Smaller than the Luther and the Erasmus, I hazard a guess at the third Bible on the table — a Tyndale New Testament, the first English New Testament to be translated directly from the original language, the copy in front of me is a second edition from 1534. “Of course, it was illegal to translate the Scriptures into English then,” says Ngundu, “so Tyndale crossed over to continental Europe to do it. He took advantage of the traders and he would load up all the New Testaments into boxes and send them over to Church leaders in this country.
“In 1536 they murdered Tyndale, but he did not die in vain. When the King James version was created in 1611, 83% of the New Testament of the King James Bible was the same as William Tyndale’s Bible.”
Ngundu indicates a handsome volume. “That is a first edition of the 1611 King James. In 2011, a service was held at Westminster Abbey to mark its 400th anniversary, attended by 2,500 guests. The Queen, as the patron of the Bible Society, was a very special guest and the then Archbishop of Canterbury gave a message on the impact and influence of the English Bible in British history.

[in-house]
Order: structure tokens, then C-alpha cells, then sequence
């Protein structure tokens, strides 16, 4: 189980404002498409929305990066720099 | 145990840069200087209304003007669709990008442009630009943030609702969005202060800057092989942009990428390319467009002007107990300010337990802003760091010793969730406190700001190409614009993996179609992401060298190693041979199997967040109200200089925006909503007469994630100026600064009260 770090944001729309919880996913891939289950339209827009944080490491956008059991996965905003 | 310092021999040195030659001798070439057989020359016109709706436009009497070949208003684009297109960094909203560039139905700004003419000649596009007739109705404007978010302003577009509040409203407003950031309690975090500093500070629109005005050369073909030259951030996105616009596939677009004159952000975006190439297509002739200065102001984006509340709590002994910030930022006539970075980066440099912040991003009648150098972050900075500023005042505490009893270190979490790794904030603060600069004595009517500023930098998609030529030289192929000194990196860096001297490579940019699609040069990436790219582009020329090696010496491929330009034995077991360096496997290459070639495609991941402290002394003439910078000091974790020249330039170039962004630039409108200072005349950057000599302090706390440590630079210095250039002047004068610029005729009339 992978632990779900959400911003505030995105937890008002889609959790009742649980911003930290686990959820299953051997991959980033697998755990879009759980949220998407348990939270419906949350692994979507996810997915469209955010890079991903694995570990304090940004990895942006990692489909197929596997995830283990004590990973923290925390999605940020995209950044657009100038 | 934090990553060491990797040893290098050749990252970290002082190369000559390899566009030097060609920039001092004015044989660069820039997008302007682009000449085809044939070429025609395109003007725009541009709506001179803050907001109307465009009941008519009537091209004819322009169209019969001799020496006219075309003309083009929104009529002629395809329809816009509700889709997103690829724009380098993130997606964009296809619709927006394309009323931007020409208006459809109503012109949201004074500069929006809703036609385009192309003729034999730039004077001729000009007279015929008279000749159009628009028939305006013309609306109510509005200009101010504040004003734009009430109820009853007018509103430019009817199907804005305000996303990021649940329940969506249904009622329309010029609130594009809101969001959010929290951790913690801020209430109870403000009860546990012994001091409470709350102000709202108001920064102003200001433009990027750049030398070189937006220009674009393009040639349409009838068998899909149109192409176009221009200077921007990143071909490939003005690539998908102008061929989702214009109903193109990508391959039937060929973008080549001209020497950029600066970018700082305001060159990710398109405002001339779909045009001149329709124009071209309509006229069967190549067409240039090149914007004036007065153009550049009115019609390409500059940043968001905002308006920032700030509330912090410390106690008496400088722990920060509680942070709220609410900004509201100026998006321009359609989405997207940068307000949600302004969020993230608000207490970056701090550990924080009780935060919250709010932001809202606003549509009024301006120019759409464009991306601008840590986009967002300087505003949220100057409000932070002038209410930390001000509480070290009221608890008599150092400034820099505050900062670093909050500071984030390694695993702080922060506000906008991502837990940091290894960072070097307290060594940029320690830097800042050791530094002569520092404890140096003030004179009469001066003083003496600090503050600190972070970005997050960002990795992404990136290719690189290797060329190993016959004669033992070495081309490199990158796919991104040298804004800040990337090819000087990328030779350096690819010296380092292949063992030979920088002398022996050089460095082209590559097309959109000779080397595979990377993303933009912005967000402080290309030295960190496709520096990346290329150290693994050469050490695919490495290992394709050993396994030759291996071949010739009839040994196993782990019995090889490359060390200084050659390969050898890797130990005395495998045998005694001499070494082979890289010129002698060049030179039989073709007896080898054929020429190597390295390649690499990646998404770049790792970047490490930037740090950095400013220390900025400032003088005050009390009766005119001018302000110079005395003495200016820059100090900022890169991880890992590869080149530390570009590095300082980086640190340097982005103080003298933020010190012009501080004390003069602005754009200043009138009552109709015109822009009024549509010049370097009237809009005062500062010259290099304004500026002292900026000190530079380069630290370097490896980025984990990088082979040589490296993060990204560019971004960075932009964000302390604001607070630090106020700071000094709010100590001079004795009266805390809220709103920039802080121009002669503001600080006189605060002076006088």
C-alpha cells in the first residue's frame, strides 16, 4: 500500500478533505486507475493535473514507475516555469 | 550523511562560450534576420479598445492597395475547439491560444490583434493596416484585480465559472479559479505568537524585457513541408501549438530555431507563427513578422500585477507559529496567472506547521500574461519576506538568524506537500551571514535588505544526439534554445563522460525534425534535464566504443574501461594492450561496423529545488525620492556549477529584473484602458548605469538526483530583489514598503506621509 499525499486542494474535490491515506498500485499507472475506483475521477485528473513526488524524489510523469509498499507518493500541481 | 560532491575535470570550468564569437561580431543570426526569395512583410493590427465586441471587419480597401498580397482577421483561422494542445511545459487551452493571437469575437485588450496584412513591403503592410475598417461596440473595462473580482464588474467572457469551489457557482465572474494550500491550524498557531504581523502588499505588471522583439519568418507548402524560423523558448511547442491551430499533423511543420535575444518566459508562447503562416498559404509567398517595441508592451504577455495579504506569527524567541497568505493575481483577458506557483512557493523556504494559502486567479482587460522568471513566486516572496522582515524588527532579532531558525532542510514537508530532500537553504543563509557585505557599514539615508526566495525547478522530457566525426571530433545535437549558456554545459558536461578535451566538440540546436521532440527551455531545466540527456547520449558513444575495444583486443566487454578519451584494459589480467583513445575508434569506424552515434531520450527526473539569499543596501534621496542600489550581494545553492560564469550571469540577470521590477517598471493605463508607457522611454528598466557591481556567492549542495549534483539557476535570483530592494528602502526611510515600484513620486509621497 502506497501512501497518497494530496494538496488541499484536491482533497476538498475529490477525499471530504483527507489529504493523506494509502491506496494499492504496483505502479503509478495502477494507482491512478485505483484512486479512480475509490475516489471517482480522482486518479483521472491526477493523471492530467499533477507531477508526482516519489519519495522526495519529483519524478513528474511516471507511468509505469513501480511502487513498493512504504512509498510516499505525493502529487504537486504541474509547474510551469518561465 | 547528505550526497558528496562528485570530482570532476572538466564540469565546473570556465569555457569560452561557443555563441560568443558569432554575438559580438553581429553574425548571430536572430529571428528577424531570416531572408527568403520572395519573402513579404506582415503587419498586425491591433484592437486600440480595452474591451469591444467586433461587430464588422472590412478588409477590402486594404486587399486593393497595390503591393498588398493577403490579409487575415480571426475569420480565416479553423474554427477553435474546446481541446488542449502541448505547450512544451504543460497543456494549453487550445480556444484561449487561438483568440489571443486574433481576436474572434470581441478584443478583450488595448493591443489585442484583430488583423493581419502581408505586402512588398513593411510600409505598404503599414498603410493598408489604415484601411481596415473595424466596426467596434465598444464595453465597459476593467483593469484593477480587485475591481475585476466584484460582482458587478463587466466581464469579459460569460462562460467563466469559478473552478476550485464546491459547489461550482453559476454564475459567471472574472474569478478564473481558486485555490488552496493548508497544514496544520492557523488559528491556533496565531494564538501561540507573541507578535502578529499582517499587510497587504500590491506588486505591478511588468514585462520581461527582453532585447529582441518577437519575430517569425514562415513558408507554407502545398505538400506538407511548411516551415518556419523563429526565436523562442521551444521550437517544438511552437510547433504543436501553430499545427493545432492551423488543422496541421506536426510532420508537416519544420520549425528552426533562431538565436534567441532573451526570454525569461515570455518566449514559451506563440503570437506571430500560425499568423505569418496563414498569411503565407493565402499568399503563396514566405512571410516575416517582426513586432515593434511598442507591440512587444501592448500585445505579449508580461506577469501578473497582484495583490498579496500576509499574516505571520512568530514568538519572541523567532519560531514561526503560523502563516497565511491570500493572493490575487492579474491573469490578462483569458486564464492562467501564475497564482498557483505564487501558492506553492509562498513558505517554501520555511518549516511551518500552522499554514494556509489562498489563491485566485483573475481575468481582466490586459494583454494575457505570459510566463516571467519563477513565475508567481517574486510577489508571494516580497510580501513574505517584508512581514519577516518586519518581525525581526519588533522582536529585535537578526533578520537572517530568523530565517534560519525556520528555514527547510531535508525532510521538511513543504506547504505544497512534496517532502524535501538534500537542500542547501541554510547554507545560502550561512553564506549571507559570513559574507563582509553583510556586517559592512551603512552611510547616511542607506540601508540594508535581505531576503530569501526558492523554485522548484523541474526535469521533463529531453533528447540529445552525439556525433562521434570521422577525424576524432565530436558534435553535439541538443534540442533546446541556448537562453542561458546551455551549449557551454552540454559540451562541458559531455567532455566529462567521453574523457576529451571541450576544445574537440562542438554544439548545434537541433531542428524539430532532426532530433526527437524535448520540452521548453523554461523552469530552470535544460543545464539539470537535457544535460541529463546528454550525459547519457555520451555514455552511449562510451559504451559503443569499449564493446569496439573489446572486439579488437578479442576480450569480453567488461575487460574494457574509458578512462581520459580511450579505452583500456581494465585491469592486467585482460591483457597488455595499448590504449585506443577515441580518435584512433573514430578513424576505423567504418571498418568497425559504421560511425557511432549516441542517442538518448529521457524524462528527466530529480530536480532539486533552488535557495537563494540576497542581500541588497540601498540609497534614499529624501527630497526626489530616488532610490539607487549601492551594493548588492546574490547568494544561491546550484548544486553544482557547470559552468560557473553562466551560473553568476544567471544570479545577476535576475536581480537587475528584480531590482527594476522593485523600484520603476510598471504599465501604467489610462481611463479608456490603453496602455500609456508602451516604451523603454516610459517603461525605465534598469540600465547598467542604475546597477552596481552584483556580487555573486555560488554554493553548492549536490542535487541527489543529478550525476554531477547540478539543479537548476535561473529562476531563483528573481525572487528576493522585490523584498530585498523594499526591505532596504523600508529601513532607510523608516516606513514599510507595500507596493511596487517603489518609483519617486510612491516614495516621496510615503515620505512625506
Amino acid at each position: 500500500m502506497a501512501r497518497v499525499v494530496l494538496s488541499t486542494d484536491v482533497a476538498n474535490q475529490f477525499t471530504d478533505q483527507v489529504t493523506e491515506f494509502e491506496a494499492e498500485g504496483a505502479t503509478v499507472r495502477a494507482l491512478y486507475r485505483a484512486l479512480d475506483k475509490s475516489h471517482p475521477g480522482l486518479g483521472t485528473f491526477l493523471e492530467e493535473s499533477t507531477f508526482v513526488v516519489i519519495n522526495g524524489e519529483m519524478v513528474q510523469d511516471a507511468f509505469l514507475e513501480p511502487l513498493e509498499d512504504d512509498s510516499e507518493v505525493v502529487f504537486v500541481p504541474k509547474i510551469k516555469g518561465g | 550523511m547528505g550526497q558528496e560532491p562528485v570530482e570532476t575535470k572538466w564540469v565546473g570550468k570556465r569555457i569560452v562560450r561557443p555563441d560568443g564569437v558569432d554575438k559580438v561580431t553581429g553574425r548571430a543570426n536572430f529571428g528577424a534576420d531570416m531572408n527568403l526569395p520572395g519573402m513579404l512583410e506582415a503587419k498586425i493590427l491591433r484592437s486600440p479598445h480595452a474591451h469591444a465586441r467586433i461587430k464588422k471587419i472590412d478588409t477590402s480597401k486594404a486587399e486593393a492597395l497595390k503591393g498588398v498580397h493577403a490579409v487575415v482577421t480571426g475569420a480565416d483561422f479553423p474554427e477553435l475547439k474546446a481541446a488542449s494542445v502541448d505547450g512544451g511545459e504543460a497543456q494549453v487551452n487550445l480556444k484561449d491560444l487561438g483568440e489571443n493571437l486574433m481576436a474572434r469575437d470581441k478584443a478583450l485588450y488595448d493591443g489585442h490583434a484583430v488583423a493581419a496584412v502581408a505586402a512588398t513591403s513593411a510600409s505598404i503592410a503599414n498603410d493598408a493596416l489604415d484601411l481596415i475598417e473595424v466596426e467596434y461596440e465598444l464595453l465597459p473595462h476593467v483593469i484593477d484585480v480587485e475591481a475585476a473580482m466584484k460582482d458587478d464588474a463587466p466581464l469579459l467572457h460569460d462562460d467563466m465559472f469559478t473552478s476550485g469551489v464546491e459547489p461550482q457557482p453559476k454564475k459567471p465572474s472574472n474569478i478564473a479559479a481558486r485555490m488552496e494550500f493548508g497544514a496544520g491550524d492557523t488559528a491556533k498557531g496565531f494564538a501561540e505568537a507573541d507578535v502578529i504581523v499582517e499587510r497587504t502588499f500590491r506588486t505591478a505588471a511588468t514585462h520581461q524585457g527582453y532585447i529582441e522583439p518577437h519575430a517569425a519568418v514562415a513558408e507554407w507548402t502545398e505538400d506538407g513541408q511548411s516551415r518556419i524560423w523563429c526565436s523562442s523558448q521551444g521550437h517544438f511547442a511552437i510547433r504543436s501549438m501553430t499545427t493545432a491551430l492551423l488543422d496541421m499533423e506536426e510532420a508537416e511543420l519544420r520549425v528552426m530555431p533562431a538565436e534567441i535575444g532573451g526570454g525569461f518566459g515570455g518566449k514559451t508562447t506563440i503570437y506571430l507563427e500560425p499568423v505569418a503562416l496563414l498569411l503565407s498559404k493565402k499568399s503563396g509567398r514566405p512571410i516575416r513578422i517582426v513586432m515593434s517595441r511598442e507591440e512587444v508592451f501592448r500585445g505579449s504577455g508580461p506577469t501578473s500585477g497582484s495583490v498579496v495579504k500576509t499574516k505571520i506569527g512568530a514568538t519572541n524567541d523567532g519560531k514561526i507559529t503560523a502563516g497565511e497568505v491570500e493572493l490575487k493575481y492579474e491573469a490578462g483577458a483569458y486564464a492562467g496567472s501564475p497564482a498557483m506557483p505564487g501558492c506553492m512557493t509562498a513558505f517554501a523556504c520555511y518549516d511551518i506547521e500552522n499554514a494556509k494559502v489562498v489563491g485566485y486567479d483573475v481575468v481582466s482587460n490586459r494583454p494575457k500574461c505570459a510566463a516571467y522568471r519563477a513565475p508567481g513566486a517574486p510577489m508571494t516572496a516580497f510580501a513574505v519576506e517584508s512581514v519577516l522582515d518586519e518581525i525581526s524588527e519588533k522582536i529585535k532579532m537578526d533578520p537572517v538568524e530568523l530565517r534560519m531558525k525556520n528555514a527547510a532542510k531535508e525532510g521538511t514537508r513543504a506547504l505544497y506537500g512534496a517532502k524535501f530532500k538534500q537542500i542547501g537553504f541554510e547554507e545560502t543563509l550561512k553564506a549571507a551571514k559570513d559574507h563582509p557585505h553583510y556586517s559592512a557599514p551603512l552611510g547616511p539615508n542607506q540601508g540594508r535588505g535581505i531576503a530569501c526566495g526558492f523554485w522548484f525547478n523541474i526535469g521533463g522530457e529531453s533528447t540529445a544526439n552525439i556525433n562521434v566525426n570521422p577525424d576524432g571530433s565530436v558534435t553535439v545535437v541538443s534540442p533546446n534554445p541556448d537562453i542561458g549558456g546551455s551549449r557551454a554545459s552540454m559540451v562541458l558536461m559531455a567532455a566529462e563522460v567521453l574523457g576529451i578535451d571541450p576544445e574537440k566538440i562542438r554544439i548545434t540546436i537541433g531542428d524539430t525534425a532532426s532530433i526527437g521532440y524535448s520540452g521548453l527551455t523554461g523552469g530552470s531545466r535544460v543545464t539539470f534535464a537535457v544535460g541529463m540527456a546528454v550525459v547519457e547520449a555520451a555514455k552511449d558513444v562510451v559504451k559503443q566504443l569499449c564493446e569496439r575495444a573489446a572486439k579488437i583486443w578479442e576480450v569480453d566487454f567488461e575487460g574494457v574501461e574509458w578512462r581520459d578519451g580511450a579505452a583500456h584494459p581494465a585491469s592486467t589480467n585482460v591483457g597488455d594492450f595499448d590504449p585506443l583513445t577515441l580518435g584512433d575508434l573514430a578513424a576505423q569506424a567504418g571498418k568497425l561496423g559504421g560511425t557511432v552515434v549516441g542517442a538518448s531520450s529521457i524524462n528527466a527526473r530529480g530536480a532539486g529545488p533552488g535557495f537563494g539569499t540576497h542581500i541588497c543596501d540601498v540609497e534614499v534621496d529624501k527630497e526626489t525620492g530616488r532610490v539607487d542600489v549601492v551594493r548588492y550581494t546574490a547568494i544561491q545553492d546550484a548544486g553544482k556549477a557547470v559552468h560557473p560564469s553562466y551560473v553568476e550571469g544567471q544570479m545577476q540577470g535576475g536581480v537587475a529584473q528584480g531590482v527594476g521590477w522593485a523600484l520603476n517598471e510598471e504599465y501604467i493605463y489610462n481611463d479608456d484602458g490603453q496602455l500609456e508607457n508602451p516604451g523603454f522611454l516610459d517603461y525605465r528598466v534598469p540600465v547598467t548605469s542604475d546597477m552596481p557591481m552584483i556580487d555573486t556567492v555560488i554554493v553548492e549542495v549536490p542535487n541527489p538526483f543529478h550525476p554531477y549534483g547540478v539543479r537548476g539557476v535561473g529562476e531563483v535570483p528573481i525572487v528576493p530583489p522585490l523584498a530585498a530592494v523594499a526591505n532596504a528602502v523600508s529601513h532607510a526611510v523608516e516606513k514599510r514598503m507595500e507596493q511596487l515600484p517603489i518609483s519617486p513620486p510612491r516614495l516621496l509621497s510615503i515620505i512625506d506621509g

“Tyndale’s work continues to challenge me in each given moment. He gave up his opportunity to lecture at Cambridge University and said, no, I’m not interested, my interest is in translating the Scriptures. Our calling may make us give up something important, and that may look ridiculous in the eyes of the world, but in the end it’s good that Tyndale did what he did.
“In this collection,” he continues, “we are thinking of two things. First, we’re preserving transmission of Scripture as the printed word, from hand transmission to printed transmission.” He points to a large painting on the wall. “This is the Venerable Bede in the 8th century. He is dictating the Gospel of John to a young man, and this captures what was considered a very important part of Church leadership — to see to it that manuscripts were transmitted for the sake of the next generation.
“Second, we are celebrating those who worked long hours to give people across the world Scripture in their mother tongue. We know that some left this country carrying their own coffins, going to West Africa, where because of the mosquitoes they knew they would not come back. They were right. None of them came home, they all died on the mission field. They understood the importance of what they were doing. The collection is a daily reminder of the sacrifices that Christian missionaries made to present native languages in written forms, eventually translating the Bible into respective mother tongues.”